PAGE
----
Technology and data have radically changed how public services are delivered.
From the dawn of the ‘e-government’ era, we have seen the power of the internet make it easier for our residents to access services, the potential to make those services simpler and more efficient, and how data can help us better understand our residents’ needs.
Too often though, local government’s digital toolkit can still look frighteningly familiar to what we would have seen in the late 1990s and early 2000s.
In too many cases the market is continuing to offer the same choices we had 20 years ago, with creaking legacy technology struggling to respond to the potential and demands of the modern digital era. Even where the potential to transform is more readily available, it is too easy to miss opportunities and make the most of them.
In Hackney we have been working hard to play our part in pushing digital local government forward and contributing energetically to cross-sector collaborations such as the Local Digital Declaration and the London Office of Technology and Innovation is a vital part of that.
While the challenges of transforming organisations as complex as local government are significant, we have an almost unique opportunity compared to most other sectors in our ability to come together to share our ambition, energy and resources to make a real impact.
Our ambitious digital work meant that when the worst happened in October 2020 and many of our vitally important systems were hit by a serious, criminal cyber attack, we were still able to carry out our critical functions and respond to the huge challenges with which we were faced.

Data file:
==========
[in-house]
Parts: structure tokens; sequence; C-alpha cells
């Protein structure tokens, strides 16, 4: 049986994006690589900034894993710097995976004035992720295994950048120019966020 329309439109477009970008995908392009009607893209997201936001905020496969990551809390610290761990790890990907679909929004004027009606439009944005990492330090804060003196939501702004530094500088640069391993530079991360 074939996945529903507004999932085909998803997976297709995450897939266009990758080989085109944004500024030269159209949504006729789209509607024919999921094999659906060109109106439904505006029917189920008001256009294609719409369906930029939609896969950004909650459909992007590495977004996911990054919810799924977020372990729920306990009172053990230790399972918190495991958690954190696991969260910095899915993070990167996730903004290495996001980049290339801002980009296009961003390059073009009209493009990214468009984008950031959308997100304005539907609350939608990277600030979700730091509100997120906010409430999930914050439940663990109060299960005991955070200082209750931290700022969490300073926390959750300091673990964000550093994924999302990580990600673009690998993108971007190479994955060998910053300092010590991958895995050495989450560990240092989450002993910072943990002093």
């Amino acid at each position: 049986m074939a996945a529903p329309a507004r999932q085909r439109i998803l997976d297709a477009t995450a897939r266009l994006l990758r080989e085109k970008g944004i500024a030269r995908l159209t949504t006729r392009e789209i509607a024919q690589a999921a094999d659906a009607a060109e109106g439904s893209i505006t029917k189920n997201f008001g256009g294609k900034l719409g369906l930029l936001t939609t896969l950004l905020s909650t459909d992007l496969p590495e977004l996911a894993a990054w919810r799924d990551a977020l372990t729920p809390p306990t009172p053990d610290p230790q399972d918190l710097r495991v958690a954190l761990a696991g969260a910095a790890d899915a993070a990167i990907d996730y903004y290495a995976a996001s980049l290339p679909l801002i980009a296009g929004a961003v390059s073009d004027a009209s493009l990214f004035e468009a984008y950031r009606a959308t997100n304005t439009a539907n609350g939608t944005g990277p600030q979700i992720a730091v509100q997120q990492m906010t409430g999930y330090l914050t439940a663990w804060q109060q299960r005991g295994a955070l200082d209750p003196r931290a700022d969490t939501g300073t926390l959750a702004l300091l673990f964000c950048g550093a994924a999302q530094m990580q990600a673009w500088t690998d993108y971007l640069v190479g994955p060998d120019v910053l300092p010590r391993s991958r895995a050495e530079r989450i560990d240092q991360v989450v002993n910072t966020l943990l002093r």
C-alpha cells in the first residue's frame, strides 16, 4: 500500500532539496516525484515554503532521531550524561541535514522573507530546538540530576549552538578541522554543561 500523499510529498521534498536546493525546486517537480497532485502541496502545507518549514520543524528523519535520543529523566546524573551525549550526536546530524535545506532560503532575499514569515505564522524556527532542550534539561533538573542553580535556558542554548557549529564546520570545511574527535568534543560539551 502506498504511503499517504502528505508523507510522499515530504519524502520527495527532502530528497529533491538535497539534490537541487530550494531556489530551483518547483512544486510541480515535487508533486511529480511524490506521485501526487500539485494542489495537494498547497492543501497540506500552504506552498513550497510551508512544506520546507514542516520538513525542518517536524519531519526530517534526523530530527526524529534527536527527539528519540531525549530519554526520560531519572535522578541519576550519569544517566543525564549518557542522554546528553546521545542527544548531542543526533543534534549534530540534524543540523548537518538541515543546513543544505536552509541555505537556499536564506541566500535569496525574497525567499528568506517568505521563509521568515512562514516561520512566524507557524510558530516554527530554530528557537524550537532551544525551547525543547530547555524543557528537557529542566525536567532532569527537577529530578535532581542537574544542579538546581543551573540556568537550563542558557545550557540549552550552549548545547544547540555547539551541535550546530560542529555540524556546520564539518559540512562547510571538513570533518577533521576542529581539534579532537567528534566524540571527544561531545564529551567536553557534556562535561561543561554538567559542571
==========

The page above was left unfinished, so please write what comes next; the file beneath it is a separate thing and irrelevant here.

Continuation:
It would be hard to persuade a Hackney resident or colleague that the impact of the attack could have been worse, but having uninterrupted access to our email, website, telephony, staff computers and other essential systems demonstrated the importance of our cloud strategy.
At the heart of our digital ambition is the work we have done to build a strong, capable in-house team. We all know how challenging it is to recruit in the highly competitive market for digital talent, and one of the most important ways we are tackling this is through our ambitious digital apprenticeship programme.
More than 50 people have now come through this programme and we are currently developing our plans for the third cohort which we will launch later this year.
We are enormously proud of the talented people who have taken part in our apprenticeships – all local residents or educated in Hackney – many of whom are now well on their way to successful digital careers within our team or those of other employers.
Through the pandemic lockdowns councils provided vital support for residents, with pace and innovation that would be the envy of many commercial businesses. Perhaps the most inspiring example of what ‘digital transformation’ can mean for our residents is the service that we have developed out of the support we provided for people who were shielding during lockdown.
Our Here to Help service is showing the impact we can have where we combine a fleet of digital tools, a willingness to rethink the way our services work and redesign them around the needs of our residents, and use of data to identify needs and target our interventions.
The service has worked together with our Benefits & Housing Needs service to launch a new Money Hub in response to the cost of living crisis that is hitting our residents so hard. This has helped us target our crisis support funds effectively, provided support to help residents manage huge financial challenges, and in five months has already directly increased residents’ incomes by £370,000, with a target of £1m by the autumn.
Becoming a modern digital council was never going to be easy, and making the most of the opportunities is about much more than the technologies we use. But, by being ambitious for our residents and doing the hard work to deliver real, long-term change and transformation, we are confident we can help deliver local public services that really are fit for the next digital age.
Philip Glanville is mayor and cabinet member for digital, and Rob Miller is strategic director, customer and workplace at Hackney LBC